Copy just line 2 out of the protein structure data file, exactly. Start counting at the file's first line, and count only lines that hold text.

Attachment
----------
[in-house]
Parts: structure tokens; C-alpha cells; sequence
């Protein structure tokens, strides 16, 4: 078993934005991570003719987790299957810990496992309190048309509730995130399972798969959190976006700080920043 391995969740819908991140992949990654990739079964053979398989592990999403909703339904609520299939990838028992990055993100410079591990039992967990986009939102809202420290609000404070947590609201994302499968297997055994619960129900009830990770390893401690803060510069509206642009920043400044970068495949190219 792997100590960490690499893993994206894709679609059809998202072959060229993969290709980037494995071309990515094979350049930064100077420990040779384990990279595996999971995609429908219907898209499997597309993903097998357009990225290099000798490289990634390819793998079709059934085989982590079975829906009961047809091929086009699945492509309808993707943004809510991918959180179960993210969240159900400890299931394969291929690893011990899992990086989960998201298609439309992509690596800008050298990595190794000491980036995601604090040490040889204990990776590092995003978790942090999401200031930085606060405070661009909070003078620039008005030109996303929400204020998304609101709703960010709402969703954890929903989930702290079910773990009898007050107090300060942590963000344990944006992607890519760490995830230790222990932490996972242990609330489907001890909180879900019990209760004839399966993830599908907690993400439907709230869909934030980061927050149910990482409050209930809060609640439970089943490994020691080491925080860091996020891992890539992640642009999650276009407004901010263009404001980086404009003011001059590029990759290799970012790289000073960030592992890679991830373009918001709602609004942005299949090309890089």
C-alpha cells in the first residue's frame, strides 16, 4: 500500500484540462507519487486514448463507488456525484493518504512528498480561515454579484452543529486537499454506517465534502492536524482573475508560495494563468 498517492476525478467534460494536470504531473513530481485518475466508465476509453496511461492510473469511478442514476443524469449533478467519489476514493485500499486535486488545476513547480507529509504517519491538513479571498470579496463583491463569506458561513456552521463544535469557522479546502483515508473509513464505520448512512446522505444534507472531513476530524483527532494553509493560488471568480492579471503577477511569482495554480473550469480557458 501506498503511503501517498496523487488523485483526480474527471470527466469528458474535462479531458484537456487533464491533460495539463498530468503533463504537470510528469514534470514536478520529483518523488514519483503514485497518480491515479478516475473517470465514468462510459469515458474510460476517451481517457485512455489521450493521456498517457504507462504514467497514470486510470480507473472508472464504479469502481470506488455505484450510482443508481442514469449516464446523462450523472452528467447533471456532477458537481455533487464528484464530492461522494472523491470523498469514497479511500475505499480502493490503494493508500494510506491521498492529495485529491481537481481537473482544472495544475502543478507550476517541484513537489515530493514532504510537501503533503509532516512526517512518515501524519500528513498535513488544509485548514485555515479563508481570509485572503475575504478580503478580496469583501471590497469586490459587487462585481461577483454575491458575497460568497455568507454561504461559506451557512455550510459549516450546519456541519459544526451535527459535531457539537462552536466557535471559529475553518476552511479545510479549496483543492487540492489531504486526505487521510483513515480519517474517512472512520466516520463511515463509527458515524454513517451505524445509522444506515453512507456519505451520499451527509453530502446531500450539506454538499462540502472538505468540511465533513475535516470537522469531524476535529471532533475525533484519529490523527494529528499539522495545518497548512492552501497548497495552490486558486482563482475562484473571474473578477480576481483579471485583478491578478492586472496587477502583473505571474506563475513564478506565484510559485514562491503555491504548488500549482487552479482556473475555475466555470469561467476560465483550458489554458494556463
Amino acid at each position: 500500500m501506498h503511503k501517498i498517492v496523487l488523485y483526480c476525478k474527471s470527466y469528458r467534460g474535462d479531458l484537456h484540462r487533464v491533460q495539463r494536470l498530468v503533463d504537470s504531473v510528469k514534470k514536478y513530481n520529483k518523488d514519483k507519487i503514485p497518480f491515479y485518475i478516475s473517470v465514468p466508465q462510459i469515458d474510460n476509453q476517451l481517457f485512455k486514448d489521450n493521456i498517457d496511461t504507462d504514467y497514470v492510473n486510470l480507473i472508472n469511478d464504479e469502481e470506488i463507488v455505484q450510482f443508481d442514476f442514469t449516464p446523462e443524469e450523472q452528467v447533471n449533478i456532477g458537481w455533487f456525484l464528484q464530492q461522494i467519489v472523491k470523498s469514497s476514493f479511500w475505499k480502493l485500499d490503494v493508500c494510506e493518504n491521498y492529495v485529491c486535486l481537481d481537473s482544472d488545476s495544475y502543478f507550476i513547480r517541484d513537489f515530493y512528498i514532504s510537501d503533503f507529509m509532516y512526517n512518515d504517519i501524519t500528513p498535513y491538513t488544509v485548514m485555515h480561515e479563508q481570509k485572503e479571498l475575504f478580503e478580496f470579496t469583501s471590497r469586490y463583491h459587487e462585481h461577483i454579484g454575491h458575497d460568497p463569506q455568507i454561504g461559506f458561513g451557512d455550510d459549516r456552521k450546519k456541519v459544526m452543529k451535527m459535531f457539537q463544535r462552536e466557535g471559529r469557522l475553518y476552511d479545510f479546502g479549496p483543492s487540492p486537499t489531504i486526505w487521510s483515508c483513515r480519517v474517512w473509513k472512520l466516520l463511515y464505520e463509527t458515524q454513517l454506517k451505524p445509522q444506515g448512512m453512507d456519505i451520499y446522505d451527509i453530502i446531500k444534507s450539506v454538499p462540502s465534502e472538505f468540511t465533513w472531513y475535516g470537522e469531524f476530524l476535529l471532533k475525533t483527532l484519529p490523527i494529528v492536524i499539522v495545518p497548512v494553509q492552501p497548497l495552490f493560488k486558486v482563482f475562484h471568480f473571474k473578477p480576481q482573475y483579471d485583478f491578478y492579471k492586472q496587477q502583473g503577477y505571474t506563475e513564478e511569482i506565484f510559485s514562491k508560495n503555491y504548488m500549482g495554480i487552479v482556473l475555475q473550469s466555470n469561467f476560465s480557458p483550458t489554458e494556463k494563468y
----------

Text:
Parts: structure tokens; C-alpha cells; sequence